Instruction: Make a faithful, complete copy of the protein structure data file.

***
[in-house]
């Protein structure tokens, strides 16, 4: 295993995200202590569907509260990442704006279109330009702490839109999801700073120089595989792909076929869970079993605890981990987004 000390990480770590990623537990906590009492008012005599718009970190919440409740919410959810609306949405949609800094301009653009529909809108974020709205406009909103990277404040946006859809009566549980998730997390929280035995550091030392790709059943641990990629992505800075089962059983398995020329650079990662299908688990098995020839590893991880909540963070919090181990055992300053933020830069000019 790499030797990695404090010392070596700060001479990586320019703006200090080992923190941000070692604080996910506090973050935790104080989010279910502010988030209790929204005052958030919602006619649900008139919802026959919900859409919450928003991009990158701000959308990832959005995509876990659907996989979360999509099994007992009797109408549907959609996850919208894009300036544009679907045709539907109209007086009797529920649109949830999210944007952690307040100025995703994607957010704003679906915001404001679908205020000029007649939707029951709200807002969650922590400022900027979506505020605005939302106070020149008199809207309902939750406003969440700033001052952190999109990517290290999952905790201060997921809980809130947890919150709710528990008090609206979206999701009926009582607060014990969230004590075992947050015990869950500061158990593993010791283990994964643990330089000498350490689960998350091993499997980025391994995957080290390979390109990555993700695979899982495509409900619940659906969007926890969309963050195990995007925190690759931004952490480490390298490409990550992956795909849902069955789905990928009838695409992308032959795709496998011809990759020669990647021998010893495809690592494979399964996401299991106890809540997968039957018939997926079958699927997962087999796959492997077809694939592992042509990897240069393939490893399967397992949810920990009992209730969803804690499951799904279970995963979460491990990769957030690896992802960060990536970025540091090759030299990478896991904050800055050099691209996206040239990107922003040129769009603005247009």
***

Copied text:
[in-house]
């Protein structure tokens, strides 16, 4: 295993995200202590569907509260990442704006279109330009702490839109999801700073120089595989792909076929869970079993605890981990987004 000390990480770590990623537990906590009492008012005599718009970190919440409740919410959810609306949405949609800094301009653009529909809108974020709205406009909103990277404040946006859809009566549980998730997390929280035995550091030392790709059943641990990629992505800075089962059983398995020329650079990662299908688990098995020839590893991880909540963070919090181990055992300053933020830069000019 790499030797990695404090010392070596700060001479990586320019703006200090080992923190941000070692604080996910506090973050935790104080989010279910502010988030209790929204005052958030919602006619649900008139919802026959919900859409919450928003991009990158701000959308990832959005995509876990659907996989979360999509099994007992009797109408549907959609996850919208894009300036544009679907045709539907109209007086009797529920649109949830999210944007952690307040100025995703994607957010704003679906915001404001679908205020000029007649939707029951709200807002969650922590400022900027979506505020605005939302106070020149008199809207309902939750406003969440700033001052952190999109990517290290999952905790201060997921809980809130947890919150709710528990008090609206979206999701009926009582607060014990969230004590075992947050015990869950500061158990593993010791283990994964643990330089000498350490689960998350091993499997980025391994995957080290390979390109990555993700695979899982495509409900619940659906969007926890969309963050195990995007925190690759931004952490480490390298490409990550992956795909849902069955789905990928009838695409992308032959795709496998011809990759020669990647021998010893495809690592494979399964996401299991106890809540997968039957018939997926079958699927997962087999796959492997077809694939592992042509990897240069393939490893399967397992949810920990009992209730969803804690499951799904279970995963979460491990990769957030690896992802960060990536970025540091090759030299990478896991904050800055050099691209996206040239990107922003040129769009603005247009």